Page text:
Wednesday, May 12, 2021

In Laman's Terms: Micro-Review of Recent Watches (Serpico, Hard Eight, Exit Through the Gift Shop, and more!)

In Laman's Terms is a weekly editorial column where Douglas Laman rambles on about certain topics or ideas that have been on his mind lately. Sometimes he's got serious subjects to discuss, other times he's just got some silly stuff to shoot the breeze about. Either way, you know he's gonna talk about something In Laman's Terms!

In the last two weeks, I've been swamped with all kinds of responsibilities. They've all been the most exciting kind of duties that range from working on pieces for websites like Collider to finishing up assignments for my second semester of Graduate School. Doing all these exciting things has still left me enough time to watch movies but not enough time to write full-fledged reviews of them. For this week's In Laman's Terms, I thought I'd do something I've never done in the seven-year history (wow that's weird to type) of this website. I'll do small one-paragraph reviews of some films I've seen recently. These are bite-sized takes that aren't super organized but just give you a general impression of the films I've watched in the last two weeks.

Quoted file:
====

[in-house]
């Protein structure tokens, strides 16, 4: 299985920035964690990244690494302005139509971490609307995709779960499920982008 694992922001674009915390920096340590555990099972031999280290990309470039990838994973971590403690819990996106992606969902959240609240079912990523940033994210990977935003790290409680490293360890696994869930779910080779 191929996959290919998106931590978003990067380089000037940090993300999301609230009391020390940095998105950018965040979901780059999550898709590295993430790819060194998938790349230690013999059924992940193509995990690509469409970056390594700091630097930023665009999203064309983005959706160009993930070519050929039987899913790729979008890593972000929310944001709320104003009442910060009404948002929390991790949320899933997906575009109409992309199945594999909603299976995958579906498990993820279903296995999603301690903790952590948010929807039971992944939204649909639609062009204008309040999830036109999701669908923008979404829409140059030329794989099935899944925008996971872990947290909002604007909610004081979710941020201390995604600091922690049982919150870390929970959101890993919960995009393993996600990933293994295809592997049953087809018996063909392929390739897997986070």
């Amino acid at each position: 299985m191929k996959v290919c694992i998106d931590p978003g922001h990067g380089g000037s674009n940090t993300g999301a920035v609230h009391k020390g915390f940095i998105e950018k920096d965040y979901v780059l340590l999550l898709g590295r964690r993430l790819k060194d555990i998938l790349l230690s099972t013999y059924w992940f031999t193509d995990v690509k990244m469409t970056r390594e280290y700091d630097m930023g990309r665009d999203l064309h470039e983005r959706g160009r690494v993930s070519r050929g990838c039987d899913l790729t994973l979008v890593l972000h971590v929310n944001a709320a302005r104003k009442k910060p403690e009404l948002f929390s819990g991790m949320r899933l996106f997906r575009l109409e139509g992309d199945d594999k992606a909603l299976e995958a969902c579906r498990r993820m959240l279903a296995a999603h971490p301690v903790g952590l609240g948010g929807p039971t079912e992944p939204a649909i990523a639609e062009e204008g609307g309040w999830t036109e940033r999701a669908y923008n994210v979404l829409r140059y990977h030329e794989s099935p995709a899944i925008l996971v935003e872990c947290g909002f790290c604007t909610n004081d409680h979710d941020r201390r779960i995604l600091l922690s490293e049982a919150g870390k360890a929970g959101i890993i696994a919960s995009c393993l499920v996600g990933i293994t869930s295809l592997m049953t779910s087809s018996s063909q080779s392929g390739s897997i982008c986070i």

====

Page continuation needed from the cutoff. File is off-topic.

With school done, I'll try to make time for traditional reviews of movies I've watched lately like Mr. Turner and The Mauritanian. Until then, let's begin with the mini-reviews...


Paul Thomas Anderson exploded right onto the filmmaking scene with this directorial debut that shows all the confidence and vigor of a longtime auteur. Despite limiting its focus to just four characters and a handful of locations, I couldn't turn my eyes from the screen in Hard Eight. It's as magnetic to watch as a great poker game. Much of the props here must go to Phillip Baker Hall in a transfixing lead performance as a guy you can never seem to get a read on. Hall works wonders in keeping a consistent affect but always challenging your perceptions of who his character is and what he's capable of. Oh, and what a great one-scene appearance by Phillip Seymour Hoffman!


Here's another great film from a foreign country that's available to watch on Netflix right now but has never received any sort of promotion. Don't let the lack of advertising fool you, Rocks is already one of 2021's highlights. The titular lead character is a teenage girl struggling to hold onto her brother when their mother is suddenly absent from their lives. Director Sarah Gavron always captures the plight of Rocks in a manner that reads empathetic, not exploitative. Plus, the scenes where Rocks is just hanging out with her friends just radiates with authentic joy. Gavron imbues complexity into these proceedings by refusing to corner Rocks and her brother as just characters defined by their poverty. They're multi-faceted beings more than capable of headlining well-made motion pictures like Rocks.